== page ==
Mandates set new standard for ransomware reports in the transportation sector
A key component to fighting off cyber and ransomware attacks is reporting the incident as soon as possible. The longer an event goes unreported, the less experts and security teams can do to both mitigate the damage and prevent long-term issues. But even with the surge in ransomware attacks and provided guidelines, numerous enterprises and organizations do not report a breach incident.
New rules passed by the US federal government, however, will change that. A pair of security mandates will determine what an organization must report, within a certain timeframe. As of now, the mandates are specifically directed at critical transportation infrastructure. The key points and rules are as follows:
- Breached organizations must conduct readiness assessments to gauge the effectiveness of their cybersecurity models
- Assign available person(s) that can communicate with federal agencies
- Report a breach incident to federal agencies within 24 hours
- Have an incident response plan prepared
As far as requirements go, they’re minimal regulatory standards. Before the action passed, these were CISA guidelines that were optional to follow. Given the nature and severity of ransomware attacks, however, not enough information existed with few businesses reporting the nature of a cyber breach.
Industry representatives of the transportation sector rose concerns the mandates were too strict to be effective, in that reporting an incident within 24 hours reduced available personnel for the actual incident response. If true, improving the balance between reporting and response will become a defining factor of the new regulatory standards. For example, specifying the proper cyber incident to report prevents saturation of noise and non-useful information.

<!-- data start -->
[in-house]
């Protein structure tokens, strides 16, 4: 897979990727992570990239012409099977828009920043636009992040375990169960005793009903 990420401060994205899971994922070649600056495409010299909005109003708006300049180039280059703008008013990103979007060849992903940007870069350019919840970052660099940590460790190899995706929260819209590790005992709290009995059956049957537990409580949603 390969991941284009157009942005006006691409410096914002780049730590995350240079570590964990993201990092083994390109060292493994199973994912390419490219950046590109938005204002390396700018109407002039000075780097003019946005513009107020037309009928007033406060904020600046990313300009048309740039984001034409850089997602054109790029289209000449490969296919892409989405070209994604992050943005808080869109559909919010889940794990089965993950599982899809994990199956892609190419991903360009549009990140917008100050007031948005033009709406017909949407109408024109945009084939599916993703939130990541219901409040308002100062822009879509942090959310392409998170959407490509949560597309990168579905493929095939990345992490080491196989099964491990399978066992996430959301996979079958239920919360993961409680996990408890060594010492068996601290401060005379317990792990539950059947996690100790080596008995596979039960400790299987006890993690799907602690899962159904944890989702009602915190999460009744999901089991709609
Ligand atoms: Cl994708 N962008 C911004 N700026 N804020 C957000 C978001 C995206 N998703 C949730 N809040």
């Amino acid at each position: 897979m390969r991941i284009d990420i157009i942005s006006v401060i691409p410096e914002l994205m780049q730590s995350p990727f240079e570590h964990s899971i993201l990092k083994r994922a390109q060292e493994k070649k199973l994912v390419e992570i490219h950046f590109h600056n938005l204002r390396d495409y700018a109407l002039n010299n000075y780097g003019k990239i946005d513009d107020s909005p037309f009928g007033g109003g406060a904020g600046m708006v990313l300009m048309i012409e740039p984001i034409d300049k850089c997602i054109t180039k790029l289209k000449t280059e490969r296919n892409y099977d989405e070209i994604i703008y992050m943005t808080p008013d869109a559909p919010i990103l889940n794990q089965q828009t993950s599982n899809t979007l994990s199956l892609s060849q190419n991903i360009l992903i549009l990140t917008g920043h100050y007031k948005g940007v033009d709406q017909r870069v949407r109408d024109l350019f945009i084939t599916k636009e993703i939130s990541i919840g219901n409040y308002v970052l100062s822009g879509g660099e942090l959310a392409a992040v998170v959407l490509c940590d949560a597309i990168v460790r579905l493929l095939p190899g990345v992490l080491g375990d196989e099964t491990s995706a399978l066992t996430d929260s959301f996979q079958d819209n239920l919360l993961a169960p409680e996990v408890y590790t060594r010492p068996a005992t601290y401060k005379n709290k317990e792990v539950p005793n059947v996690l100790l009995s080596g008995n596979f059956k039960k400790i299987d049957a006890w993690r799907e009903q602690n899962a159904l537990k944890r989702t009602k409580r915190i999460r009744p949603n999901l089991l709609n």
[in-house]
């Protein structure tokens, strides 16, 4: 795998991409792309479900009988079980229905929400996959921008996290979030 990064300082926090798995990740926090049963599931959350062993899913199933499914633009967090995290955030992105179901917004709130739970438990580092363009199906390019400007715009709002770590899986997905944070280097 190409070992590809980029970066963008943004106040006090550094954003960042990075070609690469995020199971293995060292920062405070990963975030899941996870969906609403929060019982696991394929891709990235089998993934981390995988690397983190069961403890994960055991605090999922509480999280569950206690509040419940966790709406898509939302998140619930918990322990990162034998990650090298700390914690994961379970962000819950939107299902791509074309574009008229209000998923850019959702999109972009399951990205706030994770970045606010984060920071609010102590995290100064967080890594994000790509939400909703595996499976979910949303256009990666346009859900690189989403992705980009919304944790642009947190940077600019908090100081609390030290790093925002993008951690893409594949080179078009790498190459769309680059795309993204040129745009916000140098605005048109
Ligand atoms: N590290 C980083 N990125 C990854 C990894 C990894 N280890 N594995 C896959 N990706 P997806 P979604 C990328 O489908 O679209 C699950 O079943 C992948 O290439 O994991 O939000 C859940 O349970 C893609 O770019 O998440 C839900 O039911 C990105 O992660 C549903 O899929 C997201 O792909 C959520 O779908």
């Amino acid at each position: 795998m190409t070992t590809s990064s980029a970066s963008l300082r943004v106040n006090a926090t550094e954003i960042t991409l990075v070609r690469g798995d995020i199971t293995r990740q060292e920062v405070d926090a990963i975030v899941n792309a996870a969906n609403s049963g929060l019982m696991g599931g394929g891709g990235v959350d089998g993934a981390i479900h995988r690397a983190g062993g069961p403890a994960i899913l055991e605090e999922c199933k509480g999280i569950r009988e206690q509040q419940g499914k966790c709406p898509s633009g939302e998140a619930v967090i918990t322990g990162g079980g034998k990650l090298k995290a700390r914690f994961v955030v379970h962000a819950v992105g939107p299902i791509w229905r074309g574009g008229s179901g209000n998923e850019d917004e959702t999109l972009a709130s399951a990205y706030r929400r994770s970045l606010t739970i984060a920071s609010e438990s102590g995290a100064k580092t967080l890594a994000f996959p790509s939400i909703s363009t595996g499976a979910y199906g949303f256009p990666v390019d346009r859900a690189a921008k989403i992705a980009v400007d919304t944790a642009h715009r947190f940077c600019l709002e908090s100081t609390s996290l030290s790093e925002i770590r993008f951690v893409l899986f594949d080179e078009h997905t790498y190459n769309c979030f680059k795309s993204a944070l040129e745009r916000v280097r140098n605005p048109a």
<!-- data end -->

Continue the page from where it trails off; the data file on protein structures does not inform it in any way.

A precedent for the future
The nature and danger of cyberattacks are always increasing. As you’ve readily witnessed, attacks on critical infrastructure are just one of the various characteristics ransomware has. But now, federal agencies around the world are taking action to prepare modern infrastructure for improved responses.
This regulatory action, for now, is aimed at critical infrastructure. But it does signal a shift in reporting requirements. Responding to ransomware events as swiftly as possible is a key aspect of reducing losses and damages. And, as regulations for the federal sector increase, it’s likely a trend that will continue into the private sector.
But regardless of resilience against the changes, the mandates are still important. Even if not enforced through regulatory means, any private or federal entity should have a response plan in place. Backup options and methods for handling the fallout of a ransomware attack are important. Given the saturation of attacks and volume of damage it can cause, there’s no reason to downplay the threats.
From a future-proofing perspective, it also makes sense to have a standard ransomware response within an organization. If rules and regulations are introduced to the private sector, enterprises having done so will already be ahead of the curve.
Overall, this signals additional actions to further defend against ransomware attacks. The question is how effective the new mandates will be for overall improved responses.